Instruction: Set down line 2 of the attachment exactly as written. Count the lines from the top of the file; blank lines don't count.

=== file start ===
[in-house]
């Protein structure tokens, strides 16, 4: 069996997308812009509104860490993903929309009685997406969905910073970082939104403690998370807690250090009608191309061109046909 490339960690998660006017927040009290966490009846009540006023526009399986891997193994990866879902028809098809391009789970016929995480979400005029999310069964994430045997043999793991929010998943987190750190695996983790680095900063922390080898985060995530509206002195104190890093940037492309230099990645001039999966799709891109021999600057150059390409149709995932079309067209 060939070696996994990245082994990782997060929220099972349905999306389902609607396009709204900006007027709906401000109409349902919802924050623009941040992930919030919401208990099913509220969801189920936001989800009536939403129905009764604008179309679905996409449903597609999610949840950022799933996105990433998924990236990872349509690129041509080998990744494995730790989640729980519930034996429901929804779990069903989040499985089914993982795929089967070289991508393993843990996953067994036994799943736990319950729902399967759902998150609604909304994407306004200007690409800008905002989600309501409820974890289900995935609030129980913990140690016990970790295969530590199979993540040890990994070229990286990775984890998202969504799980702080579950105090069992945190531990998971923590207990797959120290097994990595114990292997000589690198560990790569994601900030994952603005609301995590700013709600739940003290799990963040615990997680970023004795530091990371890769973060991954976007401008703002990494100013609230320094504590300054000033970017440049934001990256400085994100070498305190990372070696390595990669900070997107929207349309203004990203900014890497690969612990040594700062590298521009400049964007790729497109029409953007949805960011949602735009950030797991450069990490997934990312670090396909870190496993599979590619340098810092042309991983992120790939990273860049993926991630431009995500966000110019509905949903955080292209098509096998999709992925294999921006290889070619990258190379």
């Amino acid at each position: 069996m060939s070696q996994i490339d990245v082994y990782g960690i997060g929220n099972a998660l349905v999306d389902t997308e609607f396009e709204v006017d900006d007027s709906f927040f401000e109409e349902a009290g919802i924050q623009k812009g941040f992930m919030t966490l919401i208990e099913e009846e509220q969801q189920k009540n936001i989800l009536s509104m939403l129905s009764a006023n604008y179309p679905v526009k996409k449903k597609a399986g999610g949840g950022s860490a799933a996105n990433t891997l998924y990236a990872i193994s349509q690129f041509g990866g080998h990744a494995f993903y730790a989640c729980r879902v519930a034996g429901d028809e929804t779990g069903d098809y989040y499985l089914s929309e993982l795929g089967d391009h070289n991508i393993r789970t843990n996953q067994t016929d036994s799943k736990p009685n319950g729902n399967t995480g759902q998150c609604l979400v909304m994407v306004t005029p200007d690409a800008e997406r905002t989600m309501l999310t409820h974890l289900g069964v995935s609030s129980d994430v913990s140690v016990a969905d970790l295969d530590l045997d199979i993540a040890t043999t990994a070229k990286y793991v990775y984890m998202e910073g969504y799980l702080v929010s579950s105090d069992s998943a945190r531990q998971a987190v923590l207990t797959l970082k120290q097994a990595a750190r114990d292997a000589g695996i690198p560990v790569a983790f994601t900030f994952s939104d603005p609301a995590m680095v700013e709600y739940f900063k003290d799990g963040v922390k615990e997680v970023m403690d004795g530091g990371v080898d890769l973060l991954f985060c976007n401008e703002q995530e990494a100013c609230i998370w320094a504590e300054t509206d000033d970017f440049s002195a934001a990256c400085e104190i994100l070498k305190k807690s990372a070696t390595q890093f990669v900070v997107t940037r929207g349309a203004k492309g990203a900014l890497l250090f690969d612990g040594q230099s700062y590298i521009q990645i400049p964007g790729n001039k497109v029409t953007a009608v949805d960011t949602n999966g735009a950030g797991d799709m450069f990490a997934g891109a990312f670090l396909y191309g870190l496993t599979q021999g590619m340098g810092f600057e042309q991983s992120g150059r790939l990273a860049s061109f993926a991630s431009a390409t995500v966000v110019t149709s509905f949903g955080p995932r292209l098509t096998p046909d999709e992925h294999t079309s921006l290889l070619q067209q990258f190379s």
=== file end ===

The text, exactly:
């Protein structure tokens, strides 16, 4: 069996997308812009509104860490993903929309009685997406969905910073970082939104403690998370807690250090009608191309061109046909 490339960690998660006017927040009290966490009846009540006023526009399986891997193994990866879902028809098809391009789970016929995480979400005029999310069964994430045997043999793991929010998943987190750190695996983790680095900063922390080898985060995530509206002195104190890093940037492309230099990645001039999966799709891109021999600057150059390409149709995932079309067209 060939070696996994990245082994990782997060929220099972349905999306389902609607396009709204900006007027709906401000109409349902919802924050623009941040992930919030919401208990099913509220969801189920936001989800009536939403129905009764604008179309679905996409449903597609999610949840950022799933996105990433998924990236990872349509690129041509080998990744494995730790989640729980519930034996429901929804779990069903989040499985089914993982795929089967070289991508393993843990996953067994036994799943736990319950729902399967759902998150609604909304994407306004200007690409800008905002989600309501409820974890289900995935609030129980913990140690016990970790295969530590199979993540040890990994070229990286990775984890998202969504799980702080579950105090069992945190531990998971923590207990797959120290097994990595114990292997000589690198560990790569994601900030994952603005609301995590700013709600739940003290799990963040615990997680970023004795530091990371890769973060991954976007401008703002990494100013609230320094504590300054000033970017440049934001990256400085994100070498305190990372070696390595990669900070997107929207349309203004990203900014890497690969612990040594700062590298521009400049964007790729497109029409953007949805960011949602735009950030797991450069990490997934990312670090396909870190496993599979590619340098810092042309991983992120790939990273860049993926991630431009995500966000110019509905949903955080292209098509096998999709992925294999921006290889070619990258190379």